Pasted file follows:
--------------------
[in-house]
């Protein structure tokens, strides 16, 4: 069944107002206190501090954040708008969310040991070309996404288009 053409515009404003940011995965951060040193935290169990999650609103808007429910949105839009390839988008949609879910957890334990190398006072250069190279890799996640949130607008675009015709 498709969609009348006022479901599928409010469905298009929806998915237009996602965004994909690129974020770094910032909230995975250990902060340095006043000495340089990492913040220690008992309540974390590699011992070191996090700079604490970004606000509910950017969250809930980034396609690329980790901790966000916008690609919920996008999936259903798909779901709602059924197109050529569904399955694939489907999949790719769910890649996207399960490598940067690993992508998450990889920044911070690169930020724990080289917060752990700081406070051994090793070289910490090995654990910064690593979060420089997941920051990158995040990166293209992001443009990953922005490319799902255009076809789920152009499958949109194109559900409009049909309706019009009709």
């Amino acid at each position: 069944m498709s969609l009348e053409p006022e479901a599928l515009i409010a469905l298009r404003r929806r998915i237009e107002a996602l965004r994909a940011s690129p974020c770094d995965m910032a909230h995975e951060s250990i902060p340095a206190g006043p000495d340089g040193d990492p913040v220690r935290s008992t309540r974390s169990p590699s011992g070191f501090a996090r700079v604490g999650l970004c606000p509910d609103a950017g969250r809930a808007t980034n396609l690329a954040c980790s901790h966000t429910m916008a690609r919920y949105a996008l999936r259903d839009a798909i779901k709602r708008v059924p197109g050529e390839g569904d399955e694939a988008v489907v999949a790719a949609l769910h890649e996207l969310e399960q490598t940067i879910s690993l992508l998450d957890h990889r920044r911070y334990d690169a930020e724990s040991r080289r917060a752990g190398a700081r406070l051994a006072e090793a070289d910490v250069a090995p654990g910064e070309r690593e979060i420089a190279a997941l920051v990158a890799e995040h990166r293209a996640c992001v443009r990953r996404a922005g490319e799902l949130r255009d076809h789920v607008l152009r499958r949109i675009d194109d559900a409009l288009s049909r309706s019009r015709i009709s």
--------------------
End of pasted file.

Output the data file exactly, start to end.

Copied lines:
[in-house]
């Protein structure tokens, strides 16, 4: 069944107002206190501090954040708008969310040991070309996404288009 053409515009404003940011995965951060040193935290169990999650609103808007429910949105839009390839988008949609879910957890334990190398006072250069190279890799996640949130607008675009015709 498709969609009348006022479901599928409010469905298009929806998915237009996602965004994909690129974020770094910032909230995975250990902060340095006043000495340089990492913040220690008992309540974390590699011992070191996090700079604490970004606000509910950017969250809930980034396609690329980790901790966000916008690609919920996008999936259903798909779901709602059924197109050529569904399955694939489907999949790719769910890649996207399960490598940067690993992508998450990889920044911070690169930020724990080289917060752990700081406070051994090793070289910490090995654990910064690593979060420089997941920051990158995040990166293209992001443009990953922005490319799902255009076809789920152009499958949109194109559900409009049909309706019009009709």
């Amino acid at each position: 069944m498709s969609l009348e053409p006022e479901a599928l515009i409010a469905l298009r404003r929806r998915i237009e107002a996602l965004r994909a940011s690129p974020c770094d995965m910032a909230h995975e951060s250990i902060p340095a206190g006043p000495d340089g040193d990492p913040v220690r935290s008992t309540r974390s169990p590699s011992g070191f501090a996090r700079v604490g999650l970004c606000p509910d609103a950017g969250r809930a808007t980034n396609l690329a954040c980790s901790h966000t429910m916008a690609r919920y949105a996008l999936r259903d839009a798909i779901k709602r708008v059924p197109g050529e390839g569904d399955e694939a988008v489907v999949a790719a949609l769910h890649e996207l969310e399960q490598t940067i879910s690993l992508l998450d957890h990889r920044r911070y334990d690169a930020e724990s040991r080289r917060a752990g190398a700081r406070l051994a006072e090793a070289d910490v250069a090995p654990g910064e070309r690593e979060i420089a190279a997941l920051v990158a890799e995040h990166r293209a996640c992001v443009r990953r996404a922005g490319e799902l949130r255009d076809h789920v607008l152009r499958r949109i675009d194109d559900a409009l288009s049909r309706s019009r015709i009709s």